Video Game Help Doctors On How To Deal With Trauma Patients

Wednesday, March 14, 2018 General News
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"An hour of playing the video game recalibrated physicians brains to such a degree that six months later they were still out-performing their peers in recognizing severe trauma." Mohan created the game Night Shift with Schell Games a Pittsburgh-based
educational and entertainment game development company. The game is designed to tap into the part of the brain that uses pattern recognition and previous experience to make snap decisions using subconscious mental shortcuts - a process called heuristics. Physicians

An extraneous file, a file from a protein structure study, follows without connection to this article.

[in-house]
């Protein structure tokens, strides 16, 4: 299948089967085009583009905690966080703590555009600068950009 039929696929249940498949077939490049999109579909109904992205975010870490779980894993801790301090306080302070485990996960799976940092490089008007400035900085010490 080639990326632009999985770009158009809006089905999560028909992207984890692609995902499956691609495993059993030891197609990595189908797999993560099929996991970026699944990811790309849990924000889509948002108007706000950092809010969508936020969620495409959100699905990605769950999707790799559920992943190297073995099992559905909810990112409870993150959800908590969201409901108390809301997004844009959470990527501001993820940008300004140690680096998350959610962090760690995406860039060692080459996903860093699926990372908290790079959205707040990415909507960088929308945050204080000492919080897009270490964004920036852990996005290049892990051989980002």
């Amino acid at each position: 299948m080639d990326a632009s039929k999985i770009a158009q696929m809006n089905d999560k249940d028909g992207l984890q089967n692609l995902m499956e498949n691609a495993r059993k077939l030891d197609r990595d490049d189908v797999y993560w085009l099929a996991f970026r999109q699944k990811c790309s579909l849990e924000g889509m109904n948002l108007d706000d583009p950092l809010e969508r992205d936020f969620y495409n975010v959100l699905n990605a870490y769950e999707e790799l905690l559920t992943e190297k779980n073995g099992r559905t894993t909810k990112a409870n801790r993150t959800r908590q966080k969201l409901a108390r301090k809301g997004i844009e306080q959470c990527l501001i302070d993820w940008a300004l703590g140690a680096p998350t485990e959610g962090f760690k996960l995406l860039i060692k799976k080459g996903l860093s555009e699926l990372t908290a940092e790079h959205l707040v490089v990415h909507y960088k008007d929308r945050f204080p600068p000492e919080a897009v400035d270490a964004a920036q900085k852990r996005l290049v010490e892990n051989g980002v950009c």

in non-trauma centers typically see only about one severe trauma per 1000 patients. As a result their heuristic abilities can become skewed toward obvious injuries such as gunshot wounds and miss equally severe traumas such as internal injuries from falls. On average 70 percent of severely injured patients who present to non-trauma centers are under-triaged and not transferred to trauma centers as recommended by clinical practice. Both the game and the text-based learning are intended to help physicians improve their decision making regarding severe traumas. The game however sought to do this through narrative engagement or the use of stories to promote behavior change which has shown promise in recalibrating heuristics. Mohans team recruited 368 emergency medicine physicians from across the country who did not work at hospitals with trauma specialization. Half were assigned to play the game and half were asked to spend at least an hour reading the educational materials. Participants then responded to questionnaires and completed a simulation that tested how often they "under-triaged" or failed to send severe trauma patients to hospitals with the resources necessary to handle them. Physicians who played the game under-triaged 53 percent of the time compared with 64 percent for those who read the educational materials. Six months later Mohan reassessed the physicians and found that the effect of the game persisted with those who played the game under-triaging 57 percent of the time compared to 74 percent for those who had read the educational materials. "There are many reasons beyond the doctors heuristics as to why a severe trauma patient wouldnt be transferred to a trauma center ranging from not having an ambulance available to a lack of proper diagnostic tools" said Mohan. "So it is important to emphasize that recalibrating heuristics wont completely solve the under-triage problem and that the problem isnt entirely due to physicians diagnostic skills. But its heartening to know were on track to develop a game that shows promise at improving on current educational training."

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